The healthcare in Jammu and Kashmir has experienced a major transformation over the last four years. New medical colleges have been established, expanding the medical seat capacity from 500 to an impressive 2,000. The introduction of two All India Institute of Medical Sciences (AIIMS) has positioned the union territory as a hub for medical education. And the establishment of colleges across various districts has brought advanced healthcare within closer reach of people.
Historically, healthcare in J&K has faced numerous challenges, including limited accessibility to medical facilities, inadequate healthcare infrastructure, and geographical barriers that hindered the delivery of medical services. However, the current administration has made a determined effort to change this reality for the better.
In the upcoming academic session, two additional medical colleges, situated in Handwara and Udhampur, are set to commence operations, each accommodating 100 students. With their inauguration, the tally of medical colleges in Jammu and Kashmir will rise to 13, collectively offering 1,300 MBBS seats. This will not only make available more seats to MBBS aspirants in a place where medicine is one of the most sought after profession but also, in turn, enhance accessibility to healthcare.
Simultaneously, the development of two Medicities is currently in progress, one in Jammu and the other in Kashmir. An important initiative that has made a real difference to the lives of people has been the distribution of Golden Cards to over 60 lakh individuals in the union territory. This initiative aims to provide health insurance up to Rs. 5,00,000, encompassing all segments of the population. The health insurance schemes have alleviated financial burdens and facilitated cashless medical care. Also, specialized treatments worth Rs 221.66 crore have been provided under these initiatives.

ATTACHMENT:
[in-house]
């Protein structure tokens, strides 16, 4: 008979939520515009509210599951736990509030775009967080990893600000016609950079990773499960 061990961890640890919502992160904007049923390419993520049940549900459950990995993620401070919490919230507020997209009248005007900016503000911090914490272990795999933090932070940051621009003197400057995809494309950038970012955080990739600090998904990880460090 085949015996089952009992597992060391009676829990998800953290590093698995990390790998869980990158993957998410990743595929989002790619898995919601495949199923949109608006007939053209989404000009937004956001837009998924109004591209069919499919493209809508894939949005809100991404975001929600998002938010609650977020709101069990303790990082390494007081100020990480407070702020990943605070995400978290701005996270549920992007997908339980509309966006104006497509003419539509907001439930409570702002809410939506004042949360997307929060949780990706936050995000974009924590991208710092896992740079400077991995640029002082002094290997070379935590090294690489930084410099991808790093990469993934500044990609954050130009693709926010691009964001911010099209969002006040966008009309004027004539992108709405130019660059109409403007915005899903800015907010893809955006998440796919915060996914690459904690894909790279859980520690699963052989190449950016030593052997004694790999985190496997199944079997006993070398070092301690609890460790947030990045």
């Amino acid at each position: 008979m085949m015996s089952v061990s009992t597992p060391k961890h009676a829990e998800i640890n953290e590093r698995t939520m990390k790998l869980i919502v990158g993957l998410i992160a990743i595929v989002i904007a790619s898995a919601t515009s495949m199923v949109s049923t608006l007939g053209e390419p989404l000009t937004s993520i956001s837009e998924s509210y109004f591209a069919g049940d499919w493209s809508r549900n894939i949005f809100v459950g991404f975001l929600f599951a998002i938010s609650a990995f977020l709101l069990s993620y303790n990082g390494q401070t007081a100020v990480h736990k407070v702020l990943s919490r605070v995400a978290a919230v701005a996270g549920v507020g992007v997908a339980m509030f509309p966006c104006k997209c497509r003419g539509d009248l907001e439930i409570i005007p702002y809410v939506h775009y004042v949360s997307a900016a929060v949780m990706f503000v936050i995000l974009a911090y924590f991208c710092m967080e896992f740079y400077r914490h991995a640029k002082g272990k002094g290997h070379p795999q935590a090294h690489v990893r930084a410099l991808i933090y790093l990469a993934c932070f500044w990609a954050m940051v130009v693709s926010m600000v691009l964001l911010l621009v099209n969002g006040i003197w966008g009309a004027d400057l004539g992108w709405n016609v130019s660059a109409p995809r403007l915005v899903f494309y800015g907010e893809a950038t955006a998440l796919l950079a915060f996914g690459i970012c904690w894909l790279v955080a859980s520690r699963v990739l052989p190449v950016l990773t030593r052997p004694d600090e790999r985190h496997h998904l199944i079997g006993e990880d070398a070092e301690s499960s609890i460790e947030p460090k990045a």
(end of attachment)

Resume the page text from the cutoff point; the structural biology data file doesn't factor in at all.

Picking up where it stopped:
Last week, doctors at SKIMS Soura were directed to prescribe generic medicines exclusively, and the entry of medical representatives into hospital premises was restricted. Similarly, the Pradhan Mantri National Dialysis Programme has established Dialysis Centres across various locations in the region, reducing the need for patients to travel elsewhere for such services.
People in Kashmir Valley generally head to other parts of the country for specialized treatment. But the last four years have witnessed some of India’s major hospitals coming or planning to come to Valley which hopefully will address the need for the patients to go outside for expensive medical treatment.
However, challenges still persist. There is a need for continued investment in healthcare infrastructure, especially in the remote and mountainous areas. The healthcare system must also be prepared to tackle health emergencies effectively, whether they are infectious disease outbreaks or natural disasters. Going forward, the administration will be expected to address these.
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